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11 Apr 2019


The AMA has now approved an updated Position Statement on Conscientious Objection 2019 (which replaces the position statement from 2013). In an ethics column I wrote on this issue last August, I informed members that the AMA’s Ethics and Medico-Legal Committee (EMLC) was specifically going to examine whether the AMA should have an explicit policy on ‘effective referral’.

An effective referral is where a doctor with a conscientious objection to participating in a certain treatment or procedure (e.g. abortion, voluntary assisted dying) has an obligation to refer the patient to another doctor who the practitioner reasonably believes does not have a conscientious objection to providing that treatment or procedure. This does not necessarily mean that the other doctor supports the treatment or procedure, but that they have a balanced view and can provide the patient with relevant health care.

However, some doctors consider that an effective referral implies that they must refer the patient to a doctor who would specifically ‘do what they would not do’ – and therefore feel that such a requirement, by extension, effectively compels them to participate in a treatment or procedure to which they conscientiously object.

Among doctors (as well as the wider community), there are wide, and often strong, differences of opinion on whether doctors have a duty to effectively refer a patient in cases of conscientious objection. These were clearly expressed by members when State and Territory AMA offices were consulted to engage their views on whether the AMA should have an explicit policy on effective referral.   

Members had divergent views sometimes dependent on the type and urgency of the treatment being considered, and the general expectations of the medical and wider community in these circumstances. For example, the view that doctors should effectively refer if they conscientiously object to termination of pregnancy was much stronger than that for voluntary assisted dying.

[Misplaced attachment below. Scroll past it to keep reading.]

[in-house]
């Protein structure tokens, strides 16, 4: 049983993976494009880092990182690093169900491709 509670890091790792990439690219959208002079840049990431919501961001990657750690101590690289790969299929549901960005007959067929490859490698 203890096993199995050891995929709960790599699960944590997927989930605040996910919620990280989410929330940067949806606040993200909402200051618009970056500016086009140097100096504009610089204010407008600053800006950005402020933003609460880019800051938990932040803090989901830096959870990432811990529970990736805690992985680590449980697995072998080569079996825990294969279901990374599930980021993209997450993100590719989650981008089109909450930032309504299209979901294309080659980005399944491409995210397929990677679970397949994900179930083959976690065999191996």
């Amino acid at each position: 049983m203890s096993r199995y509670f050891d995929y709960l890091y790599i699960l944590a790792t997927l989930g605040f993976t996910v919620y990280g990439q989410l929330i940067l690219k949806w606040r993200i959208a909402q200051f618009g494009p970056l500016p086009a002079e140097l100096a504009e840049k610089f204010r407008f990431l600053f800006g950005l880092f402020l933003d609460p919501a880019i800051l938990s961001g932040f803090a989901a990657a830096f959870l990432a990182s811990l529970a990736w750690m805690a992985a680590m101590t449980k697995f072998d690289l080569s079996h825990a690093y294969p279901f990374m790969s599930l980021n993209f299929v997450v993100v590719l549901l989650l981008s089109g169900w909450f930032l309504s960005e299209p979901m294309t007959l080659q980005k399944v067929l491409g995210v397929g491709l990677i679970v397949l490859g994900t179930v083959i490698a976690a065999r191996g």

The majority view of AMA State and Territory offices was to retain the current position of not having an explicit policy on effective referral but to continue to emphasise that patient’s access to care should not be impeded.

As such, Federal Council agreed not to move to include an explicit position on effective referral in this Position Statement on conscientious objection because of its overarching nature. They supported the view of several State and Territory AMAs, however, that an explicit position on effective referral may be considered when revising individual, context-specific position statements such as those on reproductive medicine (which includes termination of pregnancy, contraception, surrogacy, IVF, pre-implantation genetic diagnosis) and euthanasia and physician assisted suicide.

On a matter where there are sometimes intense sensitivities with regard to the rights of individual doctors weighed against the potential for patient care to be affected, the tone and emphasis of the statement has shifted. Instead of taking a prescriptive ‘thou shalt not’ approach which might be counterproductive by being confrontational, the Position Statement takes a reflective approach where a doctor is asked to focus on what really should matter the most: the impact of their decisions on the patient in front of them. For example, Paragraph 2.4 of the statement advises the following:

        The impact of a delay in treatment, and whether it might constitute a significant impediment, should be considered by a doctor if they conscientiously object, and is determined by the clinical context, and the urgency of the specific treatment or procedure. For example, termination of pregnancy services are time critical whereas other services require less urgency (such as IVF services).

If you have any questions in relation to the Position Statement on Conscientious Objection 2019, please send them through to . The Position Statement is accessible on the AMA website at .





Published: 11 Apr 2019